WXXI AM News

vaccination

Robert F Kennedy, Jr. has become one of the leading opponents of vaccines in the country, and he met with Donald Trump this week. Kennedy emerged from the meeting and declared that Trump was putting him in charge of a commission on "vaccine safety and scientific integrity." Trump himself has said and tweeted many things about vaccines that are flat-out wrong. And even the Cleveland Clinic is backtracking after one of its doctors used the Cleveland Clinic platform to publish an anti-vaccine screed. The LA Times declared that Trump and the Cleveland Clinic are moving "vaccine anti-science back into the mainstream."

What can be done? We'll examine the research that indicates the best and worst ways to break through to parents who are resisting science on vaccines. Our guests:

  • Brendan Nyhan, New York Times contributor and political science professor at Dartmouth
  • Dr. Sharon Humiston, professor of pediatrics at Children's Mercy Hospital in Kansas City Missouri
  • Dr. Mario Elia, family physician in Ontario, Canada

SHUTTERSTOCK

Vaccination skeptic Robert F. Kennedy Jr. said he would chair a panel to review vaccine safety, at President-elect Donald Trump's request.

The claim, however, is drawing criticism from vaccine experts at the University of Rochester School of Medicine who fear the panel would influence people to believe debunked theories.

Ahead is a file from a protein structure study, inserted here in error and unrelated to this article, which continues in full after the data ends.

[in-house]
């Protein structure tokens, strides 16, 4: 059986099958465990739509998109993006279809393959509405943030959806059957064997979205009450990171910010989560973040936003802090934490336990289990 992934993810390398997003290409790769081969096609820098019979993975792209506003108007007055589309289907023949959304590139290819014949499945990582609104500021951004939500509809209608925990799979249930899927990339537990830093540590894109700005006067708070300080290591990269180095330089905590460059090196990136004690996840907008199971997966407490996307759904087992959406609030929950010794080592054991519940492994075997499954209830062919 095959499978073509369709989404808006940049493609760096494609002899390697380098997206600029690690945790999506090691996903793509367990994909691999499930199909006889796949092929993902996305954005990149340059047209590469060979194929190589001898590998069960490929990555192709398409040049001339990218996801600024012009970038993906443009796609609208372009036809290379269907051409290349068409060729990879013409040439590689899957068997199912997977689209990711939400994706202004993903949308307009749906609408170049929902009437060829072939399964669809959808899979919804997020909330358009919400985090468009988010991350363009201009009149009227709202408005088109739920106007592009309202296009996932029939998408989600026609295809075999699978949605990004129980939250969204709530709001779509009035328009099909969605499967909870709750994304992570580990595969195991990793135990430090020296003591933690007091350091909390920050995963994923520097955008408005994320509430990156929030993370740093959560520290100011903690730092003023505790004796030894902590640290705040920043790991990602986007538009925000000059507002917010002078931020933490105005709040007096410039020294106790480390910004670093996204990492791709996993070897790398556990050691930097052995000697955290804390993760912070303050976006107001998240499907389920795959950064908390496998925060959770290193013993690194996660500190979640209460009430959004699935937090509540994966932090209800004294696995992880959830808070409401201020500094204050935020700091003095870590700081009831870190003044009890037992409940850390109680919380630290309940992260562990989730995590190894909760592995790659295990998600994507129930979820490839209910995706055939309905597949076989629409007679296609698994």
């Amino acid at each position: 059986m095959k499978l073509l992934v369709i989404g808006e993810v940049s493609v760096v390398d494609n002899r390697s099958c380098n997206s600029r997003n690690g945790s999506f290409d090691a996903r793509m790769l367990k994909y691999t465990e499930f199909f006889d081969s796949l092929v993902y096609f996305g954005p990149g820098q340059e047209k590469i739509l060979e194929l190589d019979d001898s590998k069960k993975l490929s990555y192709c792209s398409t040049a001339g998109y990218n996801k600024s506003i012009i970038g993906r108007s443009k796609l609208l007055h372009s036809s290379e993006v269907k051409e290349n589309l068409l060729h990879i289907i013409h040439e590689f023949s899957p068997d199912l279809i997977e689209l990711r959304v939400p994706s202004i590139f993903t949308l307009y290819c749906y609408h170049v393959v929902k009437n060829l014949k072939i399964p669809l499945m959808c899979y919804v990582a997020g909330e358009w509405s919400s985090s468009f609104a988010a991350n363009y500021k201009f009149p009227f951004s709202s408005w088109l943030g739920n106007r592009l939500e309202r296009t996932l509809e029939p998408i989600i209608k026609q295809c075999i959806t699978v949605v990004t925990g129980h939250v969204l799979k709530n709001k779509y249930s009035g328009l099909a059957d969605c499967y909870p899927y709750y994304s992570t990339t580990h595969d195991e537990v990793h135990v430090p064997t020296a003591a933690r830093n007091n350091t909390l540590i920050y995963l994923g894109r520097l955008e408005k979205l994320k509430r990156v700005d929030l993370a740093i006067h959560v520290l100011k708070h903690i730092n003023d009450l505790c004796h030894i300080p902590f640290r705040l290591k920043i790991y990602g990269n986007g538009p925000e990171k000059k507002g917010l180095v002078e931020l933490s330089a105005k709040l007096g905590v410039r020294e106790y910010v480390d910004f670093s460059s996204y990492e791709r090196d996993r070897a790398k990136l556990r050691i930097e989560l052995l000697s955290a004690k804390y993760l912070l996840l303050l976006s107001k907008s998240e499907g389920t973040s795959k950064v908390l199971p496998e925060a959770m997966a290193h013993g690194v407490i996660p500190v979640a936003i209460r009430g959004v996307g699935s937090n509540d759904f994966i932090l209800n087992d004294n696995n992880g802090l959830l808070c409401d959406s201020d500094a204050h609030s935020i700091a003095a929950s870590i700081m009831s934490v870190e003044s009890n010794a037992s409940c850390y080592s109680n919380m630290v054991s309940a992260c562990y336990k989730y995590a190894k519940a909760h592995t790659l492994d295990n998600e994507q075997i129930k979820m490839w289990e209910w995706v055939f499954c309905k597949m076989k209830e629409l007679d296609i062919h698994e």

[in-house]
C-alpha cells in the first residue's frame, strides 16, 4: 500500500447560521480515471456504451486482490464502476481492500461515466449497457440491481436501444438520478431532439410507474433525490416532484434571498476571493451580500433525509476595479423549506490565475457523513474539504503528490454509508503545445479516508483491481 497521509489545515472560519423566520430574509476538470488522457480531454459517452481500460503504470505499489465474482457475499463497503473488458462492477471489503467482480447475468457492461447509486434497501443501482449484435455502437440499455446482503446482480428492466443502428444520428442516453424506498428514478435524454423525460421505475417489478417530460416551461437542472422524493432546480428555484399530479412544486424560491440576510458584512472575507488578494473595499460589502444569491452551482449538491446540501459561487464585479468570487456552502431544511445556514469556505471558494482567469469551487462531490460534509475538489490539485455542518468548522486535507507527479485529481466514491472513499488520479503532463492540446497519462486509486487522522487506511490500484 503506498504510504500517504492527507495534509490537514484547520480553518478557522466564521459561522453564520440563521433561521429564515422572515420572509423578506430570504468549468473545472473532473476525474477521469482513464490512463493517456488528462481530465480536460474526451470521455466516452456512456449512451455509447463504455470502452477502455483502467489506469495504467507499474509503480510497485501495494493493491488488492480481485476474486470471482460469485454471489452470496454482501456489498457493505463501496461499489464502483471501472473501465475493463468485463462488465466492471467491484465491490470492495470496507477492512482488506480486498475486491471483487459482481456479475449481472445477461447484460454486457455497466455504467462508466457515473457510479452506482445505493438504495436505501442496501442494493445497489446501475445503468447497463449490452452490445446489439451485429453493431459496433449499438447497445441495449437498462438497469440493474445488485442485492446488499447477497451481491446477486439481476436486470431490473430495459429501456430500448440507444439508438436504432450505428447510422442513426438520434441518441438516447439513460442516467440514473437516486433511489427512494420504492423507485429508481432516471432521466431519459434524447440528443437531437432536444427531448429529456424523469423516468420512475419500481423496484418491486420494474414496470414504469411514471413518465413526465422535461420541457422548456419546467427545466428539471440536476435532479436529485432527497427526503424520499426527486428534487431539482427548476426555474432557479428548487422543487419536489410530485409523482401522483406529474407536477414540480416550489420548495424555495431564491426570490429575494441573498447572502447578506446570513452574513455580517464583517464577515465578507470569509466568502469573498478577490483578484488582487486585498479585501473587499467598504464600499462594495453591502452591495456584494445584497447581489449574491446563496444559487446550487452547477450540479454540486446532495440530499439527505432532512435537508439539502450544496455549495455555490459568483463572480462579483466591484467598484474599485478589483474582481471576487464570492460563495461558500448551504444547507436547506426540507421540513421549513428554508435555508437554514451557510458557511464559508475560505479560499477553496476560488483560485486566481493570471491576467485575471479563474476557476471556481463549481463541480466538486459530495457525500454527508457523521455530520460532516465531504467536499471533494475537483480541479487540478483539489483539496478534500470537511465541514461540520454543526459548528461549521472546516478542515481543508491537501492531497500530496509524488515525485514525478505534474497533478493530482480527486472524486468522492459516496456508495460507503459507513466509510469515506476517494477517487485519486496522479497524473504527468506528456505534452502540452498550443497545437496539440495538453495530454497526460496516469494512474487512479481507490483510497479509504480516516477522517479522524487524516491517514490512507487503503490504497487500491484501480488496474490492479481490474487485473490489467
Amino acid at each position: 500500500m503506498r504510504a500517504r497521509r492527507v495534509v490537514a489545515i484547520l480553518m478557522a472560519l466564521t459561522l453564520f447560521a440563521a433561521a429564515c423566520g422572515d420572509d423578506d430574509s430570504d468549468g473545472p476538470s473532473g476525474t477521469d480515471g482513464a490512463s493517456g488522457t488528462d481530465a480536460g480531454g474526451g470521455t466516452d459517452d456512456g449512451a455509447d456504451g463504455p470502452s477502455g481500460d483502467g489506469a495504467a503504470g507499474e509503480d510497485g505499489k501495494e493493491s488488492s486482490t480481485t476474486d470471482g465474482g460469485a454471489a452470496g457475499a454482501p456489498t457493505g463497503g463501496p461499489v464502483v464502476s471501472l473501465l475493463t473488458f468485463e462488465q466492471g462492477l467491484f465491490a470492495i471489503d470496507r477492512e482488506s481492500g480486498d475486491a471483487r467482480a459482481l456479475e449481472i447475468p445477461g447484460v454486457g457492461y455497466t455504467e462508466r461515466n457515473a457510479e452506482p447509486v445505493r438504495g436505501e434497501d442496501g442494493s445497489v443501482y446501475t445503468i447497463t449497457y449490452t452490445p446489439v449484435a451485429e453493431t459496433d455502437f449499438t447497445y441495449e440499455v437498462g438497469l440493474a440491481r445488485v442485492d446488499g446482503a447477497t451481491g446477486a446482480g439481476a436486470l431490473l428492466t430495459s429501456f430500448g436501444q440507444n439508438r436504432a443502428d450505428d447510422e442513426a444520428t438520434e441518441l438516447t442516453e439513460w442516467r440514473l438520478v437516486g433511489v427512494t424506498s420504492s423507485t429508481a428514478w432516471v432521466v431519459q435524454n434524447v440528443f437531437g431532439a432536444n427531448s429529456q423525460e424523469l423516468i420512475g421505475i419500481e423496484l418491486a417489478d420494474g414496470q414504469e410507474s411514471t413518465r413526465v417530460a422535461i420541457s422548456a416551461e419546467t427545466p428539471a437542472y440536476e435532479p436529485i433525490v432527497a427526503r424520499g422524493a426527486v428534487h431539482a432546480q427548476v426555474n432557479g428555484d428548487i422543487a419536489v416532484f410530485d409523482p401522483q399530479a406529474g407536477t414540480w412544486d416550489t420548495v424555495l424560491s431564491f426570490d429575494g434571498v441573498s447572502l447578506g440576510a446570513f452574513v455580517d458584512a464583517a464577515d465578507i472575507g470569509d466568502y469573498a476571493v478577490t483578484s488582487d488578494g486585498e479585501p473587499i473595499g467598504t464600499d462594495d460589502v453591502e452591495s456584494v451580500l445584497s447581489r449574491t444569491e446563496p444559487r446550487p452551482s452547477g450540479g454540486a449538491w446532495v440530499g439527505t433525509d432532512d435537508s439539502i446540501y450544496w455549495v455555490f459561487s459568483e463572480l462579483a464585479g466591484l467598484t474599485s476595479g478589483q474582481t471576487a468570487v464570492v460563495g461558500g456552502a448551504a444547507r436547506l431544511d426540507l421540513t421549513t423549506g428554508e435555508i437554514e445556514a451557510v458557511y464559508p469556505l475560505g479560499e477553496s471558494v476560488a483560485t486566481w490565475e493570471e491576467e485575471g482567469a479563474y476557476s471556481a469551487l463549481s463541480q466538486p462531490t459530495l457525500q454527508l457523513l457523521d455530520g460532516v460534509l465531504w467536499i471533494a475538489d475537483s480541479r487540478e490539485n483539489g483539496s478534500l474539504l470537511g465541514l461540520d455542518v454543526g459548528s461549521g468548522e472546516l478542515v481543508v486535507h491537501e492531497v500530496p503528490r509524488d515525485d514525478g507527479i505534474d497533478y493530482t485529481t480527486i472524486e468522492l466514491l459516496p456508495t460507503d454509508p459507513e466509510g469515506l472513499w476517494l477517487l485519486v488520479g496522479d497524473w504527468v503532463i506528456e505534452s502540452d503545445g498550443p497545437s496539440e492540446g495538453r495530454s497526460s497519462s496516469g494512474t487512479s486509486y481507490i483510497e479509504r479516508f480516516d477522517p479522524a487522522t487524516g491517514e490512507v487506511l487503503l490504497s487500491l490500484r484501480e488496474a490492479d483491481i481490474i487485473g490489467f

“I would fear not. The currently licensed and sold vaccines are excellent,” said Dr. Geoffrey Weinberg, a professor of pediatrics who specializes in studying infectious diseases.

New York lawmakers are fighting over vaccine exemptions. A bill being pushed by a downstate Assemblyman would make New York the fourth state (after California, Mississippi, and West Virginia) to ban religious exemptions for vaccines. Only medical exemptions would be permitted by law. But earlier this year, other members of the Assembly pushed legislation that would make it easier for parents to gain exemptions for their children. We'll talk to stakeholders on all sides:

  • Patricia Finn, vaccine rights lawyer
  • Assemblyman Jeffrey Dinowitz
  • Dr. Geoffrey Weinberg, pediatric infectious disease specialist at UR Medicine's Golisano Children's Hospital

We're following the news of the Measles outbreak at Disneyland. The number of cases has grown to 81. Doctors are concerned about parents who are choosing not to vaccinate their children in particular. Our panel will address vaccination, this case, and whether we're more likely to see similar stories as a result of the anti-vaccine movement. Our panel includes:

  • Dr. Michael Pichichero, Director of Rochester General Hospital's Research Institute
  • Dr. Geoffrey Weinberg, pediatric infectious disease specialist at UR Medicine's Golisano Children's Hospital
  • Dr. Paul Graman, Clinical director of the infectious diseases division at UR Medicine's Strong Memorial Hospital